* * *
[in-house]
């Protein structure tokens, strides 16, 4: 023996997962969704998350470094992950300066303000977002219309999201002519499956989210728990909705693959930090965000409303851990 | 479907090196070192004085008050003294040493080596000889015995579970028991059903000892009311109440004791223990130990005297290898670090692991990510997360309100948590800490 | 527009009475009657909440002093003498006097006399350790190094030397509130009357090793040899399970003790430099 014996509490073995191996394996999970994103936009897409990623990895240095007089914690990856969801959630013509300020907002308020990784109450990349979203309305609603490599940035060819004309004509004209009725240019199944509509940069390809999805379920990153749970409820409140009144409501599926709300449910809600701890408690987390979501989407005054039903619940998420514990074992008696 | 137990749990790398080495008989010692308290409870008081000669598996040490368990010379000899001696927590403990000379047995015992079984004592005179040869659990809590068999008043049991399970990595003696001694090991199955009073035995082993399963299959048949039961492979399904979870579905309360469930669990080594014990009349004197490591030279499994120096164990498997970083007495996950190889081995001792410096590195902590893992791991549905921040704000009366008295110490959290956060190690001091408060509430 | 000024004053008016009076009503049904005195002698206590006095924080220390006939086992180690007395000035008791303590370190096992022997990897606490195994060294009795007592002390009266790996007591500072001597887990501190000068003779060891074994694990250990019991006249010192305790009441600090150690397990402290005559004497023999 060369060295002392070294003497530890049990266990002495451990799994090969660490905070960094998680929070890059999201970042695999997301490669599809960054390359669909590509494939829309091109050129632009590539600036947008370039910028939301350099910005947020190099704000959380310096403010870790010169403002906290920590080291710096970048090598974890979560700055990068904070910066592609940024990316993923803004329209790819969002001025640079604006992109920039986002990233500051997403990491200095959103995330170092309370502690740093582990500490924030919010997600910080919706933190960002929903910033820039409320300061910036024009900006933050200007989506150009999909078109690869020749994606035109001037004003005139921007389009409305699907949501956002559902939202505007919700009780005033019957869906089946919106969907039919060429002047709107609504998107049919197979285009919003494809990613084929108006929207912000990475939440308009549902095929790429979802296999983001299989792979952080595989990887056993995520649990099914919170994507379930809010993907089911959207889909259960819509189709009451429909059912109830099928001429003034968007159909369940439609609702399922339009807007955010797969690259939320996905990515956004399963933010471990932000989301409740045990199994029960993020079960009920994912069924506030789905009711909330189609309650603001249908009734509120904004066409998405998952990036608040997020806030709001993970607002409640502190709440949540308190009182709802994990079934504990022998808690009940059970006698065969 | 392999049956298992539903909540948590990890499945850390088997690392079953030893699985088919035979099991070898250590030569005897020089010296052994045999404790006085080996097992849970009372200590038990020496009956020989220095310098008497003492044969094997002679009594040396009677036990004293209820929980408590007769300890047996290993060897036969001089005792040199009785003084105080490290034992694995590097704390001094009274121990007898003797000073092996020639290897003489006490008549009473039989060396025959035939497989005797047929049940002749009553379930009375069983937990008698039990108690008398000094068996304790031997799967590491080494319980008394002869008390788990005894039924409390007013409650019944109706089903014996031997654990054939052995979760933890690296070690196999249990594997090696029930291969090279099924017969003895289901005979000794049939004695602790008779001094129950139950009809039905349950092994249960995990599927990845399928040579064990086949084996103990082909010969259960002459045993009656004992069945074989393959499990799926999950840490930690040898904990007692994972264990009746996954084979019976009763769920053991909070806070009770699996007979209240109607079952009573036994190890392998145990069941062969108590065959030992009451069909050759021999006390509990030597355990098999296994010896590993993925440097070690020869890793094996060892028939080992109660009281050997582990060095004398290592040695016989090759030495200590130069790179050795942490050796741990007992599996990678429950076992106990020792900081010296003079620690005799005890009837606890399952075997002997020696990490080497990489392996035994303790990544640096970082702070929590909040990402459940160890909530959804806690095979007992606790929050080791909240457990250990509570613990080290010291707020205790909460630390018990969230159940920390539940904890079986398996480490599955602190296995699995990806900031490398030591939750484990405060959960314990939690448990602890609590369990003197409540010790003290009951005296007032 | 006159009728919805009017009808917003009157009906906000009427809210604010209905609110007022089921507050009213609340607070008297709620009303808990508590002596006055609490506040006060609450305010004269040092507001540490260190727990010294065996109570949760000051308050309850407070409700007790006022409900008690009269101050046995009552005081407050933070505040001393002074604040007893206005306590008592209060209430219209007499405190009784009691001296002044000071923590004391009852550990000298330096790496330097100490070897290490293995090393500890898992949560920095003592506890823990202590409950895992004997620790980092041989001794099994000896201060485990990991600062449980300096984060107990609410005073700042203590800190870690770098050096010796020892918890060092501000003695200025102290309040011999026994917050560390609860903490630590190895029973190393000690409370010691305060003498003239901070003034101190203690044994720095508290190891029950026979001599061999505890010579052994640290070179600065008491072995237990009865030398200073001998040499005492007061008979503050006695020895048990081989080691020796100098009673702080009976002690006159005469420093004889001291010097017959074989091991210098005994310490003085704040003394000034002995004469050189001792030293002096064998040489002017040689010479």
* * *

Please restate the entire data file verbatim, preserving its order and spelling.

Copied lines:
[in-house]
């Protein structure tokens, strides 16, 4: 023996997962969704998350470094992950300066303000977002219309999201002519499956989210728990909705693959930090965000409303851990 | 479907090196070192004085008050003294040493080596000889015995579970028991059903000892009311109440004791223990130990005297290898670090692991990510997360309100948590800490 | 527009009475009657909440002093003498006097006399350790190094030397509130009357090793040899399970003790430099 014996509490073995191996394996999970994103936009897409990623990895240095007089914690990856969801959630013509300020907002308020990784109450990349979203309305609603490599940035060819004309004509004209009725240019199944509509940069390809999805379920990153749970409820409140009144409501599926709300449910809600701890408690987390979501989407005054039903619940998420514990074992008696 | 137990749990790398080495008989010692308290409870008081000669598996040490368990010379000899001696927590403990000379047995015992079984004592005179040869659990809590068999008043049991399970990595003696001694090991199955009073035995082993399963299959048949039961492979399904979870579905309360469930669990080594014990009349004197490591030279499994120096164990498997970083007495996950190889081995001792410096590195902590893992791991549905921040704000009366008295110490959290956060190690001091408060509430 | 000024004053008016009076009503049904005195002698206590006095924080220390006939086992180690007395000035008791303590370190096992022997990897606490195994060294009795007592002390009266790996007591500072001597887990501190000068003779060891074994694990250990019991006249010192305790009441600090150690397990402290005559004497023999 060369060295002392070294003497530890049990266990002495451990799994090969660490905070960094998680929070890059999201970042695999997301490669599809960054390359669909590509494939829309091109050129632009590539600036947008370039910028939301350099910005947020190099704000959380310096403010870790010169403002906290920590080291710096970048090598974890979560700055990068904070910066592609940024990316993923803004329209790819969002001025640079604006992109920039986002990233500051997403990491200095959103995330170092309370502690740093582990500490924030919010997600910080919706933190960002929903910033820039409320300061910036024009900006933050200007989506150009999909078109690869020749994606035109001037004003005139921007389009409305699907949501956002559902939202505007919700009780005033019957869906089946919106969907039919060429002047709107609504998107049919197979285009919003494809990613084929108006929207912000990475939440308009549902095929790429979802296999983001299989792979952080595989990887056993995520649990099914919170994507379930809010993907089911959207889909259960819509189709009451429909059912109830099928001429003034968007159909369940439609609702399922339009807007955010797969690259939320996905990515956004399963933010471990932000989301409740045990199994029960993020079960009920994912069924506030789905009711909330189609309650603001249908009734509120904004066409998405998952990036608040997020806030709001993970607002409640502190709440949540308190009182709802994990079934504990022998808690009940059970006698065969 | 392999049956298992539903909540948590990890499945850390088997690392079953030893699985088919035979099991070898250590030569005897020089010296052994045999404790006085080996097992849970009372200590038990020496009956020989220095310098008497003492044969094997002679009594040396009677036990004293209820929980408590007769300890047996290993060897036969001089005792040199009785003084105080490290034992694995590097704390001094009274121990007898003797000073092996020639290897003489006490008549009473039989060396025959035939497989005797047929049940002749009553379930009375069983937990008698039990108690008398000094068996304790031997799967590491080494319980008394002869008390788990005894039924409390007013409650019944109706089903014996031997654990054939052995979760933890690296070690196999249990594997090696029930291969090279099924017969003895289901005979000794049939004695602790008779001094129950139950009809039905349950092994249960995990599927990845399928040579064990086949084996103990082909010969259960002459045993009656004992069945074989393959499990799926999950840490930690040898904990007692994972264990009746996954084979019976009763769920053991909070806070009770699996007979209240109607079952009573036994190890392998145990069941062969108590065959030992009451069909050759021999006390509990030597355990098999296994010896590993993925440097070690020869890793094996060892028939080992109660009281050997582990060095004398290592040695016989090759030495200590130069790179050795942490050796741990007992599996990678429950076992106990020792900081010296003079620690005799005890009837606890399952075997002997020696990490080497990489392996035994303790990544640096970082702070929590909040990402459940160890909530959804806690095979007992606790929050080791909240457990250990509570613990080290010291707020205790909460630390018990969230159940920390539940904890079986398996480490599955602190296995699995990806900031490398030591939750484990405060959960314990939690448990602890609590369990003197409540010790003290009951005296007032 | 006159009728919805009017009808917003009157009906906000009427809210604010209905609110007022089921507050009213609340607070008297709620009303808990508590002596006055609490506040006060609450305010004269040092507001540490260190727990010294065996109570949760000051308050309850407070409700007790006022409900008690009269101050046995009552005081407050933070505040001393002074604040007893206005306590008592209060209430219209007499405190009784009691001296002044000071923590004391009852550990000298330096790496330097100490070897290490293995090393500890898992949560920095003592506890823990202590409950895992004997620790980092041989001794099994000896201060485990990991600062449980300096984060107990609410005073700042203590800190870690770098050096010796020892918890060092501000003695200025102290309040011999026994917050560390609860903490630590190895029973190393000690409370010691305060003498003239901070003034101190203690044994720095508290190891029950026979001599061999505890010579052994640290070179600065008491072995237990009865030398200073001998040499005492007061008979503050006695020895048990081989080691020796100098009673702080009976002690006159005469420093004889001291010097017959074989091991210098005994310490003085704040003394000034002995004469050189001792030293002096064998040489002017040689010479």